For centuries, men have come up with reasons why women can’t do things, whether its wear pants, wield a welding torch, fly airplanes, explore space, vote……
And in all of those cases, their arguments bordered on the ridiculous (well, if I remove the sugar coating, they actually were ridiculous).
Case in point, my featured informational fiction book today:
When our story begins, it’s 1896, and a little girl named Louisa Belinda Bellflower watches as her brother, Joe, takes off on one of those new-fangled bicycles that are all the rage.
She, however, is left to read books about bicycles under a tree in a dress. BORING. So what does she do?
Yay, Louisa! I’m with you. Although they worry about doing this behind their mother’s back, an even bigger concern is BICYCLE FACE!!!
“It’s real, you know, everyone says so, even Dr. Brown,”says Joe.
“He says girls aren’t strong enough to balance, that your eyes will bulge, and your jaw will close up from the strain of trying—maybe FOREVER.”
Yikes! Although nervous, Louisa remains determined. And she’s going to need that determination because she’s not successful the first, the second, the third time…..She falls and falls and falls….until she asks her brother:
“How’s my face.”
When Joe tells her she looks exactly the same as ever, she’s relieved (even though she hurts all over from falling) and renews her determination to succeed. This time, she wheels away with a face filled with joy.
And when their mother finds out, she says:
“Those pants seem quite practical.”
With a cartwheel, Louisa agrees. The next thing you know, Mother is sewing a pair for herself, and they both ride off into the sunset.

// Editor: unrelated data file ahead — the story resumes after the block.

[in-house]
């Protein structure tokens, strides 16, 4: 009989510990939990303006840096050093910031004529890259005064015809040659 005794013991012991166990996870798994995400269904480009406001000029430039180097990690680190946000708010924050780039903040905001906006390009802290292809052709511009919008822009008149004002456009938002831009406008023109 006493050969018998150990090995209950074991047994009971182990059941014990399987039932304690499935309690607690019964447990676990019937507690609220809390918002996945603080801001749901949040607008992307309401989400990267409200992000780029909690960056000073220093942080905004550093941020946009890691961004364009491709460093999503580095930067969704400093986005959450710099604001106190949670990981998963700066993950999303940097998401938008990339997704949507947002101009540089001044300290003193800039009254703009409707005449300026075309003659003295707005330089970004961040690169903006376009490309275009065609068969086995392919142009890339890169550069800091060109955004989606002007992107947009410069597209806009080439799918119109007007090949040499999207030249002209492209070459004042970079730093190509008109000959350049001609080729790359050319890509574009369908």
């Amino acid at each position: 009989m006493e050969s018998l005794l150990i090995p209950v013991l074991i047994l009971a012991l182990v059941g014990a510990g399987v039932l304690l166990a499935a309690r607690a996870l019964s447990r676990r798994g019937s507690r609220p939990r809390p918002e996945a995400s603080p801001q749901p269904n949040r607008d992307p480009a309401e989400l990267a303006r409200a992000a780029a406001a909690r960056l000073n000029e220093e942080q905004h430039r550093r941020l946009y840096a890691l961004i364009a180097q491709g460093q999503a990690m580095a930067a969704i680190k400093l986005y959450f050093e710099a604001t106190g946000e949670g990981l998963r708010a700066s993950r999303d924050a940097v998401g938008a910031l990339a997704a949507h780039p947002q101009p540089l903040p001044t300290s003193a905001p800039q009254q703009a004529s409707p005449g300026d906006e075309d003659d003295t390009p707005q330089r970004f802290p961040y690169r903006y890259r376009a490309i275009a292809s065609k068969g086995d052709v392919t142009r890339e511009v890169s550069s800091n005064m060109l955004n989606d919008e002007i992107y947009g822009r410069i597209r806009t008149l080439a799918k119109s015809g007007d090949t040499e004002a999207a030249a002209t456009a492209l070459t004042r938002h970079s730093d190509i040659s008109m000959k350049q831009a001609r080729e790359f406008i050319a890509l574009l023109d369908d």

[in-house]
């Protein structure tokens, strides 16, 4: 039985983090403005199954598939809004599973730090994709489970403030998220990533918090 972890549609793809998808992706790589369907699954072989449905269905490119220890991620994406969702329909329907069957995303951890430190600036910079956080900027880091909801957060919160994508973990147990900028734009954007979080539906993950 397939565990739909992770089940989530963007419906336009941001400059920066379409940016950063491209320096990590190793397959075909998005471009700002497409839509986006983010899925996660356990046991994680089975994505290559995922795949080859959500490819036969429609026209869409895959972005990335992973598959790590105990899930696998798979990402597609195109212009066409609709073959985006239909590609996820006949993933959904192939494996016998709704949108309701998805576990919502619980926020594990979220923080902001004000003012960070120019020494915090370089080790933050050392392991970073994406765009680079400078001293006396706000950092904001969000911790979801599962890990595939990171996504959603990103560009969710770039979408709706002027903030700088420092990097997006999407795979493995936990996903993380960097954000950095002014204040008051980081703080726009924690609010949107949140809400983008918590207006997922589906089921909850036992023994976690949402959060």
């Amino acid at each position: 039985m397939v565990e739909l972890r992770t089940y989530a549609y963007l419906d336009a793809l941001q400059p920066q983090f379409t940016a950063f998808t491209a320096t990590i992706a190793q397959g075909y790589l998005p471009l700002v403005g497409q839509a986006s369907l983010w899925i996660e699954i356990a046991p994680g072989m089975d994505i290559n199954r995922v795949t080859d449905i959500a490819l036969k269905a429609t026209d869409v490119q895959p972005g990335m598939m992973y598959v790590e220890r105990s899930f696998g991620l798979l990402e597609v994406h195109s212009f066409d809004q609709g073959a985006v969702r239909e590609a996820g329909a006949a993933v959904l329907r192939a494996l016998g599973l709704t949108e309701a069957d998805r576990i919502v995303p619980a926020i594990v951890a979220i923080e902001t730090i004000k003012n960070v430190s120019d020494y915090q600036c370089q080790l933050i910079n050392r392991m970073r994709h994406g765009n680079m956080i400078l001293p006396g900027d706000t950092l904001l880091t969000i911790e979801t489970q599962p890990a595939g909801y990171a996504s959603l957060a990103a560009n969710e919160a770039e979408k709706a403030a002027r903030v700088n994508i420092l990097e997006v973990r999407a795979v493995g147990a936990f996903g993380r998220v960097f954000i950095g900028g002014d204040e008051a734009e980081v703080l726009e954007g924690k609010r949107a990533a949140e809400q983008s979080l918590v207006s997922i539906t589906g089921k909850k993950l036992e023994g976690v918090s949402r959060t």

Set against the backdrop of women’s suffrage, the mother is shown making rally posters, assembling women to protest, etc., so it’s not surprising that she jumps on board so quickly with Louisa’s efforts.
One section of back matter describes the history behind the term “bicycle face,” and a second section adds information about women’s suffrage. I love the quote from Susan B. Anthony featured at the beginning of the story:
“Let me tell you what I think of bicycling. I think it has done more to emancipate women than anything else in the world. I stand and rejoice every time I see a woman ride by on a wheel.”
And now I will, too.
The color palette for the illustrations appear to be influenced by images included in the back matter, one a poster and the other an illustration from the book titled “Puck,” that shows how the bicycle “reformed” apparel for both men and women.
Talk about all of the things that girls or women have been told they can’t do for whatever reason. See who can come up with the longest list. Who “is allowed” to do these things today?
Pair with Lillian’s Right to Vote by Jonah Winter to highlight the fact that not all women gained the right to vote at the same time (a point made in the back matter of Born to Ride)
Pair with Little Dreamers: Visionary Women Around the World by Vashti Harrison, and talk about how girls should follow their dreams and not be dissuaded by naysayers.
Go for a bike ride and then write a poem about how it makes you feel.
Title: Born to Ride: A story about bicycle face
Author: Larissa Theule
Illustrator: Kelsey Garrity-Riley
Publisher: Abrams, 2019
Themes: overcoming sexism, bicycles, women’s suffrage
For more perfect picture book recommendations, visit Susanna Hill’s website.